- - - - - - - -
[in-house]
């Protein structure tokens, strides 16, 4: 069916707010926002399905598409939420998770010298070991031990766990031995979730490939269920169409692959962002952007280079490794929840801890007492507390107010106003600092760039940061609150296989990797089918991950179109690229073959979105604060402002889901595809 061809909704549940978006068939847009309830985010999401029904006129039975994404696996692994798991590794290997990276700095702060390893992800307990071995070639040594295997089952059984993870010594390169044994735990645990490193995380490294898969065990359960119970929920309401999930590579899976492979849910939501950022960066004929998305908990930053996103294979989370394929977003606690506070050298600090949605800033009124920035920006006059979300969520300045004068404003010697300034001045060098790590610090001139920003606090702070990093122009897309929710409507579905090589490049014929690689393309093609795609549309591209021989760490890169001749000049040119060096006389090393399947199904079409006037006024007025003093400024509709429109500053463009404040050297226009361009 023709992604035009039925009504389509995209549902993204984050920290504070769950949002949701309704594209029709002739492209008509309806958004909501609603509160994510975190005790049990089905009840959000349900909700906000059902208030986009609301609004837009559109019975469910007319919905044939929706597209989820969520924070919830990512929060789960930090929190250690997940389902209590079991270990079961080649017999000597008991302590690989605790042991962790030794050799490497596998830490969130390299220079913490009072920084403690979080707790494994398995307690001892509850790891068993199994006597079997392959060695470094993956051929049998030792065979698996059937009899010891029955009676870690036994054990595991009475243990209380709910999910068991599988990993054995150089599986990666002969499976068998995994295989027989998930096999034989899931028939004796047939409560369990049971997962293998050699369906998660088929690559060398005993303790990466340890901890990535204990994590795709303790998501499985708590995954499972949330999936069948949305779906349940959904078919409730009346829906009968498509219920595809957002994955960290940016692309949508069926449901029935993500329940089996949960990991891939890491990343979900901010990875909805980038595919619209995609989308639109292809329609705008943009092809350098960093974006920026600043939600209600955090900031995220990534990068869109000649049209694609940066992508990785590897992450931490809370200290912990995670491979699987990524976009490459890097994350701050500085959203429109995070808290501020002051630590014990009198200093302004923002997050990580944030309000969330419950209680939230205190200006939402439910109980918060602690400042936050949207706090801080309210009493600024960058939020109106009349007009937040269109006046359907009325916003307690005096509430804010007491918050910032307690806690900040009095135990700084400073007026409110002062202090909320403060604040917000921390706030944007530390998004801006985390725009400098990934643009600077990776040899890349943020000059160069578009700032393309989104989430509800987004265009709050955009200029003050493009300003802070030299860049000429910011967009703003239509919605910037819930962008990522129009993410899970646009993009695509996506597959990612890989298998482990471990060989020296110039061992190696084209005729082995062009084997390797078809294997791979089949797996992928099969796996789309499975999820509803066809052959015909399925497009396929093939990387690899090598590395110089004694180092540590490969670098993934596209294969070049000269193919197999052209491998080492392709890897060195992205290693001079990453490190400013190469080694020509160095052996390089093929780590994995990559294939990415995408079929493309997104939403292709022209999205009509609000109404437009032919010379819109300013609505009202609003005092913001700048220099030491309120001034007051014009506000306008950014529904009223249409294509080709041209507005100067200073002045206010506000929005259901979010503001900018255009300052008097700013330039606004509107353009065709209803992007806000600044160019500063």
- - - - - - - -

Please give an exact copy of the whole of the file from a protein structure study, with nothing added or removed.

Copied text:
[in-house]
């Protein structure tokens, strides 16, 4: 069916707010926002399905598409939420998770010298070991031990766990031995979730490939269920169409692959962002952007280079490794929840801890007492507390107010106003600092760039940061609150296989990797089918991950179109690229073959979105604060402002889901595809 061809909704549940978006068939847009309830985010999401029904006129039975994404696996692994798991590794290997990276700095702060390893992800307990071995070639040594295997089952059984993870010594390169044994735990645990490193995380490294898969065990359960119970929920309401999930590579899976492979849910939501950022960066004929998305908990930053996103294979989370394929977003606690506070050298600090949605800033009124920035920006006059979300969520300045004068404003010697300034001045060098790590610090001139920003606090702070990093122009897309929710409507579905090589490049014929690689393309093609795609549309591209021989760490890169001749000049040119060096006389090393399947199904079409006037006024007025003093400024509709429109500053463009404040050297226009361009 023709992604035009039925009504389509995209549902993204984050920290504070769950949002949701309704594209029709002739492209008509309806958004909501609603509160994510975190005790049990089905009840959000349900909700906000059902208030986009609301609004837009559109019975469910007319919905044939929706597209989820969520924070919830990512929060789960930090929190250690997940389902209590079991270990079961080649017999000597008991302590690989605790042991962790030794050799490497596998830490969130390299220079913490009072920084403690979080707790494994398995307690001892509850790891068993199994006597079997392959060695470094993956051929049998030792065979698996059937009899010891029955009676870690036994054990595991009475243990209380709910999910068991599988990993054995150089599986990666002969499976068998995994295989027989998930096999034989899931028939004796047939409560369990049971997962293998050699369906998660088929690559060398005993303790990466340890901890990535204990994590795709303790998501499985708590995954499972949330999936069948949305779906349940959904078919409730009346829906009968498509219920595809957002994955960290940016692309949508069926449901029935993500329940089996949960990991891939890491990343979900901010990875909805980038595919619209995609989308639109292809329609705008943009092809350098960093974006920026600043939600209600955090900031995220990534990068869109000649049209694609940066992508990785590897992450931490809370200290912990995670491979699987990524976009490459890097994350701050500085959203429109995070808290501020002051630590014990009198200093302004923002997050990580944030309000969330419950209680939230205190200006939402439910109980918060602690400042936050949207706090801080309210009493600024960058939020109106009349007009937040269109006046359907009325916003307690005096509430804010007491918050910032307690806690900040009095135990700084400073007026409110002062202090909320403060604040917000921390706030944007530390998004801006985390725009400098990934643009600077990776040899890349943020000059160069578009700032393309989104989430509800987004265009709050955009200029003050493009300003802070030299860049000429910011967009703003239509919605910037819930962008990522129009993410899970646009993009695509996506597959990612890989298998482990471990060989020296110039061992190696084209005729082995062009084997390797078809294997791979089949797996992928099969796996789309499975999820509803066809052959015909399925497009396929093939990387690899090598590395110089004694180092540590490969670098993934596209294969070049000269193919197999052209491998080492392709890897060195992205290693001079990453490190400013190469080694020509160095052996390089093929780590994995990559294939990415995408079929493309997104939403292709022209999205009509609000109404437009032919010379819109300013609505009202609003005092913001700048220099030491309120001034007051014009506000306008950014529904009223249409294509080709041209507005100067200073002045206010506000929005259901979010503001900018255009300052008097700013330039606004509107353009065709209803992007806000600044160019500063």